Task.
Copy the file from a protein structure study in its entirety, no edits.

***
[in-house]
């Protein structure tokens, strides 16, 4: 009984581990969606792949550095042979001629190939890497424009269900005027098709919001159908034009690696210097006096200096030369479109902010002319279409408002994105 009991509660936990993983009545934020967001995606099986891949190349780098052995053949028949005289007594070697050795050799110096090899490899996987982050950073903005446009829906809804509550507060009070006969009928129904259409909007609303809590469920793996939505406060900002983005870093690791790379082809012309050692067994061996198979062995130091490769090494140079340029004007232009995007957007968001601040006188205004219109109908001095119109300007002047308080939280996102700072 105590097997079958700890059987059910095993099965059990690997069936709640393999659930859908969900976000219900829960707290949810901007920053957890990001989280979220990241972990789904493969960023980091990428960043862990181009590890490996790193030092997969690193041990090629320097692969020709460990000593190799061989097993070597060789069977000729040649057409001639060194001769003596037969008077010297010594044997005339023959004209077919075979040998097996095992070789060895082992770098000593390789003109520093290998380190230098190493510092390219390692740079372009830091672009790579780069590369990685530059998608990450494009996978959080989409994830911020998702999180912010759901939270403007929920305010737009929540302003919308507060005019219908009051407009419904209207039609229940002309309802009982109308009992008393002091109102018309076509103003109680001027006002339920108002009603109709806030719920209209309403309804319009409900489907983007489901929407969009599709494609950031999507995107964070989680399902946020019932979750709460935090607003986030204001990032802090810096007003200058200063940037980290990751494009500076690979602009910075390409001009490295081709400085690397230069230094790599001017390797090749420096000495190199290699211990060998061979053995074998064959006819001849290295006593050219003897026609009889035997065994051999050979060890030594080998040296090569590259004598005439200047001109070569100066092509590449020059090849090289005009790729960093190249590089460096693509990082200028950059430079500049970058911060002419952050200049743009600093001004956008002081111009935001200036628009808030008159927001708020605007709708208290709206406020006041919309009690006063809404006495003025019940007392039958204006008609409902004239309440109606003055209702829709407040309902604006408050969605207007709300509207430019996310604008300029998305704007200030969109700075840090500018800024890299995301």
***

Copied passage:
[in-house]
């Protein structure tokens, strides 16, 4: 009984581990969606792949550095042979001629190939890497424009269900005027098709919001159908034009690696210097006096200096030369479109902010002319279409408002994105 009991509660936990993983009545934020967001995606099986891949190349780098052995053949028949005289007594070697050795050799110096090899490899996987982050950073903005446009829906809804509550507060009070006969009928129904259409909007609303809590469920793996939505406060900002983005870093690791790379082809012309050692067994061996198979062995130091490769090494140079340029004007232009995007957007968001601040006188205004219109109908001095119109300007002047308080939280996102700072 105590097997079958700890059987059910095993099965059990690997069936709640393999659930859908969900976000219900829960707290949810901007920053957890990001989280979220990241972990789904493969960023980091990428960043862990181009590890490996790193030092997969690193041990090629320097692969020709460990000593190799061989097993070597060789069977000729040649057409001639060194001769003596037969008077010297010594044997005339023959004209077919075979040998097996095992070789060895082992770098000593390789003109520093290998380190230098190493510092390219390692740079372009830091672009790579780069590369990685530059998608990450494009996978959080989409994830911020998702999180912010759901939270403007929920305010737009929540302003919308507060005019219908009051407009419904209207039609229940002309309802009982109308009992008393002091109102018309076509103003109680001027006002339920108002009603109709806030719920209209309403309804319009409900489907983007489901929407969009599709494609950031999507995107964070989680399902946020019932979750709460935090607003986030204001990032802090810096007003200058200063940037980290990751494009500076690979602009910075390409001009490295081709400085690397230069230094790599001017390797090749420096000495190199290699211990060998061979053995074998064959006819001849290295006593050219003897026609009889035997065994051999050979060890030594080998040296090569590259004598005439200047001109070569100066092509590449020059090849090289005009790729960093190249590089460096693509990082200028950059430079500049970058911060002419952050200049743009600093001004956008002081111009935001200036628009808030008159927001708020605007709708208290709206406020006041919309009690006063809404006495003025019940007392039958204006008609409902004239309440109606003055209702829709407040309902604006408050969605207007709300509207430019996310604008300029998305704007200030969109700075840090500018800024890299995301």